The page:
Woman on the Bus

Contributor: Holly Day

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I pick up the newspaper and I see her picture on the front page. Every morning, across the aisle from me on the bus, she sits there with her swollen eyes and her chipped teeth and her layers of pancake makeup, trying to hide the destruction of the night before.
For weeks, I’ve tried to work up the nerve to ask her where the bruises come from, who hurts her, why she puts up with it. For weeks, I’ve made plans to become her friend, only chickening out at the last minute. I don’t want to get involved in something I can’t handle. I don’t know how to do these things.
I’ve convinced myself she’s a boxer, a wrestler, a rodeo clown, a personal trainer. Of course, I know all these things aren’t true, because she’s so small, too small, and women who do those things usually have muscle tone, height, an aura of self-possession, self-confidence, excessive body hair. She has none of these things. She is so small. One more punch in the face and she’s done for.
I see her picture on the front page of the newspaper, down at the bottom half, just after the fold. Someone punched her in the face one too many times. Her body was found half-submerged in water, under the bridge. Her clothes were ripped as though they had caught on something on the way down. Someone had thrown her off the bridge, probably after she was dead. I don’t even know her name. The newspaper says the police don’t know her name.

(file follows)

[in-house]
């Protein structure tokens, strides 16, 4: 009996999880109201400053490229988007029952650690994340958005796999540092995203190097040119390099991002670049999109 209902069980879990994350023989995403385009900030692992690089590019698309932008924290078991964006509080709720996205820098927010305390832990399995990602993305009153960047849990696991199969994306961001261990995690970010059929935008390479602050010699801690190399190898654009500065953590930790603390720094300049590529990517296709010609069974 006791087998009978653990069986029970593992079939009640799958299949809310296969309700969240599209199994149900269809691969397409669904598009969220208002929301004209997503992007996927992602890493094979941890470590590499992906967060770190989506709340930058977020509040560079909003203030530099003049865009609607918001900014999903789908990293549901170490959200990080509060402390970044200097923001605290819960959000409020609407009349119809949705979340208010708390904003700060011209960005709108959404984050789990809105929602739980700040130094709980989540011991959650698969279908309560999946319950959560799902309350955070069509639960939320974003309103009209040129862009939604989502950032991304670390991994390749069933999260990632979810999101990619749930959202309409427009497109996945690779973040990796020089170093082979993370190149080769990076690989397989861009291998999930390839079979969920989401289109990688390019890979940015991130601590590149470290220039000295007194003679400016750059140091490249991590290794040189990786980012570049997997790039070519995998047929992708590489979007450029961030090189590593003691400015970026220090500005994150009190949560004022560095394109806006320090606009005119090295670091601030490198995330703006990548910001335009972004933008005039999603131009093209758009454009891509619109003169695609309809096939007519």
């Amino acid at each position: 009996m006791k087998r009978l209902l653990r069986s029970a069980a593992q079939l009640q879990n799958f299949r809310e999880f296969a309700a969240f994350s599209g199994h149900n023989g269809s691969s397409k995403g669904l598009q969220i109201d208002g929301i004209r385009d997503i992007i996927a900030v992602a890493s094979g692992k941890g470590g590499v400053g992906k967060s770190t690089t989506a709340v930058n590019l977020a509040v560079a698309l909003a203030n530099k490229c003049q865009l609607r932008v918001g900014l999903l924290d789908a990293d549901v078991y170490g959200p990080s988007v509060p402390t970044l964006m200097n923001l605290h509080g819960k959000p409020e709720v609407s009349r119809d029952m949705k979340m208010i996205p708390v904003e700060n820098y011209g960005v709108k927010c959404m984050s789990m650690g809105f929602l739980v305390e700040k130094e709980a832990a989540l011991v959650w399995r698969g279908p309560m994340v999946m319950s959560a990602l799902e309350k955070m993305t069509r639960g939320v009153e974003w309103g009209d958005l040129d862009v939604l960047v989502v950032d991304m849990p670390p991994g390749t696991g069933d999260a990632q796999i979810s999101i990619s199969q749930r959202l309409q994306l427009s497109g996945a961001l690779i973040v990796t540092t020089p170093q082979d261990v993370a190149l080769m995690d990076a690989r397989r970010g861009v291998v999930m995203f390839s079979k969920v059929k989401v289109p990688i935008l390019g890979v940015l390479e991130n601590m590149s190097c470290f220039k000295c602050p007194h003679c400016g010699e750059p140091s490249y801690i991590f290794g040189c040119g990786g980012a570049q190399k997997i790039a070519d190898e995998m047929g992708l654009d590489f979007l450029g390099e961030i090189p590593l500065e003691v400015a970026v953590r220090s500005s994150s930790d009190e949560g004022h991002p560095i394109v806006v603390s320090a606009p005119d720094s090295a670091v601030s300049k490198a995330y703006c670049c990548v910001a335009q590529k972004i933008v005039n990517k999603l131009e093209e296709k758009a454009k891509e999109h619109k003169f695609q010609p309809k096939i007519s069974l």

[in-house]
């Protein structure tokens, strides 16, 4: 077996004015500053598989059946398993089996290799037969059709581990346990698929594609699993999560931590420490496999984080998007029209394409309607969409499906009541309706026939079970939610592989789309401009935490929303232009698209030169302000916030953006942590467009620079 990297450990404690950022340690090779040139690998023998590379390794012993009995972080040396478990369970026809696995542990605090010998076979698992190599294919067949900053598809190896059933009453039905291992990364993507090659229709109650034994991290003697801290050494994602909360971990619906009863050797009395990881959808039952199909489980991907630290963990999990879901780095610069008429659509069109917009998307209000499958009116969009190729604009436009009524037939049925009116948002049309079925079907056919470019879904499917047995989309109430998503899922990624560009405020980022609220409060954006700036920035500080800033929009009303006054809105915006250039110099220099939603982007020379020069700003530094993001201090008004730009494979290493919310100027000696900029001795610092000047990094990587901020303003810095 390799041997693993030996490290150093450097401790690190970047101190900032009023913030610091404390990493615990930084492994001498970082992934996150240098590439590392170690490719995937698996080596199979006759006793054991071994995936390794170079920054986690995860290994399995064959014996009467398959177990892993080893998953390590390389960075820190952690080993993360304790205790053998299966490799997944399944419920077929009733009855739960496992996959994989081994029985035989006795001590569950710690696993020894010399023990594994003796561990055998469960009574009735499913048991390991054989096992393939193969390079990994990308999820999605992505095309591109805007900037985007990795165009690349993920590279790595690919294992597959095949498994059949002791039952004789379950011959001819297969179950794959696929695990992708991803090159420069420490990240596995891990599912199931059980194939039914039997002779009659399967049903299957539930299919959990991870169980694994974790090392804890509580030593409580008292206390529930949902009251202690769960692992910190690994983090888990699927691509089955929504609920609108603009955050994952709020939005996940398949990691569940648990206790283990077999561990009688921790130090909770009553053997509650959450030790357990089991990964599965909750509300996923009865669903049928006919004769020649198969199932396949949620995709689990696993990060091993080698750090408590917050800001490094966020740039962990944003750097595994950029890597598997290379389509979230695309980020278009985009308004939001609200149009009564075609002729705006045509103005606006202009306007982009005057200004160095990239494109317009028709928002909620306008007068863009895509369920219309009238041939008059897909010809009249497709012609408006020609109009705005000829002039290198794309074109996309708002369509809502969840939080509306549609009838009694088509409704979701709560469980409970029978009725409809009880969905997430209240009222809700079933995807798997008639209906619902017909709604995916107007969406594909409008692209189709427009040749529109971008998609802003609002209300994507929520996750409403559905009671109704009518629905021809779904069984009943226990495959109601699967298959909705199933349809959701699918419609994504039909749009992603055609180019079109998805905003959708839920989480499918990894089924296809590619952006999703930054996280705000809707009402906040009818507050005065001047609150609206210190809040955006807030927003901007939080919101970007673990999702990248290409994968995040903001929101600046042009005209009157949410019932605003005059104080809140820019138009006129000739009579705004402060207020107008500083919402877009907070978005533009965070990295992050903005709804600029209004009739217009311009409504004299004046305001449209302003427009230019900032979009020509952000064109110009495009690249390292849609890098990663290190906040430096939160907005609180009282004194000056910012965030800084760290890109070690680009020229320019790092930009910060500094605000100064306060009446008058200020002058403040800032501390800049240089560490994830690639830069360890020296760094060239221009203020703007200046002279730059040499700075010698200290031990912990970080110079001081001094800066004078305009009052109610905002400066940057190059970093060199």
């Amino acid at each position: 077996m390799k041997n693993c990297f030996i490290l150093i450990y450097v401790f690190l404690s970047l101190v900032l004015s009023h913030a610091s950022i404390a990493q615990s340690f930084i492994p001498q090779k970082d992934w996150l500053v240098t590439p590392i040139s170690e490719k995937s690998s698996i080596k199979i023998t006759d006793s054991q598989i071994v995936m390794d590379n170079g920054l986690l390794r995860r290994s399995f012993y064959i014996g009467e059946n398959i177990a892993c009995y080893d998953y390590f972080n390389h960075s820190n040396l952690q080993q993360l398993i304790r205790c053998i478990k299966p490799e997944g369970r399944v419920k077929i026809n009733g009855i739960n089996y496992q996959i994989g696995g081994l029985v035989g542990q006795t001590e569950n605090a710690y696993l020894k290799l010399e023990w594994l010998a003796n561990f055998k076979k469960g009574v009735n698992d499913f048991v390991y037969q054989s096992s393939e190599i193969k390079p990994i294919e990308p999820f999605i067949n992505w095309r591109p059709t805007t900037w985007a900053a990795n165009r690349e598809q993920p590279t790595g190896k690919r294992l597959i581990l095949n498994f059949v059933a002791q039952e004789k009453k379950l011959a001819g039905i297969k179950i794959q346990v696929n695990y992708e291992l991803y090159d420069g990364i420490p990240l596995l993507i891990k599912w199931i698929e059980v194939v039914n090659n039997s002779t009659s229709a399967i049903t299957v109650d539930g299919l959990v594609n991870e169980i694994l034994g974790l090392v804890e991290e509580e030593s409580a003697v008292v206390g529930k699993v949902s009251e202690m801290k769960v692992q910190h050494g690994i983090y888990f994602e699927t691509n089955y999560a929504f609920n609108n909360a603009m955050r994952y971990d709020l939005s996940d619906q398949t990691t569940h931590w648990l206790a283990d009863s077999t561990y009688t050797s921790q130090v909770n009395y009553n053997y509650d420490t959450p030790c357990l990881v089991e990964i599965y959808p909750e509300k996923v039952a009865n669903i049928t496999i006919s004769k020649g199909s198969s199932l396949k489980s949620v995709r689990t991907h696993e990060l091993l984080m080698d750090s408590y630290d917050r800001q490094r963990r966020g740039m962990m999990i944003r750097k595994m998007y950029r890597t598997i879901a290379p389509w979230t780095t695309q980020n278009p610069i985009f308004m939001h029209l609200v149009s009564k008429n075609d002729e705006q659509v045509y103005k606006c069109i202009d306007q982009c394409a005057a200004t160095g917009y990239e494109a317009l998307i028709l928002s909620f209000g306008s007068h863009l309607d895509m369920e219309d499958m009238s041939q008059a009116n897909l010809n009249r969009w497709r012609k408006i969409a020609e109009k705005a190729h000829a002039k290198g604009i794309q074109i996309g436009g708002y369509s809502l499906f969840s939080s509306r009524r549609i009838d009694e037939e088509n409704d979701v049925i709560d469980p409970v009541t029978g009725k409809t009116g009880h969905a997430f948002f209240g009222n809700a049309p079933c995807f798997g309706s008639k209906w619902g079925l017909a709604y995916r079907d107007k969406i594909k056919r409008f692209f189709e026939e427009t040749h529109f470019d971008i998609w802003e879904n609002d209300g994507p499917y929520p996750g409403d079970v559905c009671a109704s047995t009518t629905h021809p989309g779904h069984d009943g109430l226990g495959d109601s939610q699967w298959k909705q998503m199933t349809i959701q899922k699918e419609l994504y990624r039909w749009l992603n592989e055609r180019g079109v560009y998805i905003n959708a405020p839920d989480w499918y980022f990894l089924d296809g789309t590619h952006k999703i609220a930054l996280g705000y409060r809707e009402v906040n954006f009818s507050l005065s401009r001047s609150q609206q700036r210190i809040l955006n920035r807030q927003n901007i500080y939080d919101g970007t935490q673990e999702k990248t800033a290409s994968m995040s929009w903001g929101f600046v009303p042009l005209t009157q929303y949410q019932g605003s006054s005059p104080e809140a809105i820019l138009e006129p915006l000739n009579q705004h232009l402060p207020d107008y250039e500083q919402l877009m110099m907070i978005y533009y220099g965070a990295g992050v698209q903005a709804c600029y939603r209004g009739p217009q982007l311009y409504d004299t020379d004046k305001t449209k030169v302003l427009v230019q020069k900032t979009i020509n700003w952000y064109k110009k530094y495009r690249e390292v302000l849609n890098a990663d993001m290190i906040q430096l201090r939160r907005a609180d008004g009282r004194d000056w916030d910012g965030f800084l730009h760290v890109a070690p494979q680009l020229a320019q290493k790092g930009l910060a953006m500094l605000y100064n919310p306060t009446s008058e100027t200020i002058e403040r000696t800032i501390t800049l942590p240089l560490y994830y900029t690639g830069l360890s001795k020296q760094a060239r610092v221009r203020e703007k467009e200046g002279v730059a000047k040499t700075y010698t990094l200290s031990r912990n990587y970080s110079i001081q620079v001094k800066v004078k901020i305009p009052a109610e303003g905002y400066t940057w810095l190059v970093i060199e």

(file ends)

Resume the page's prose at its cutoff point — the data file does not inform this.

If I had talked to her, just once, I might have known her name. I might have known something about her, something I could tell the police. I could help them find who did this to her. I can’t help them. I clear my throat and work loose the knot growing in my chest. My husband looks over the table at me and asks if anything’s wrong.
“No. It’s nothing,” I say, and pour myself another bowl of cereal. I turn the page. The woman goes away.

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Holly Day is a housewife and mother of two living in Minneapolis, Minnesota. Her poetry and fiction has recently appeared in Hawai’i Pacific Review, The Oxford American, and Slipstream.
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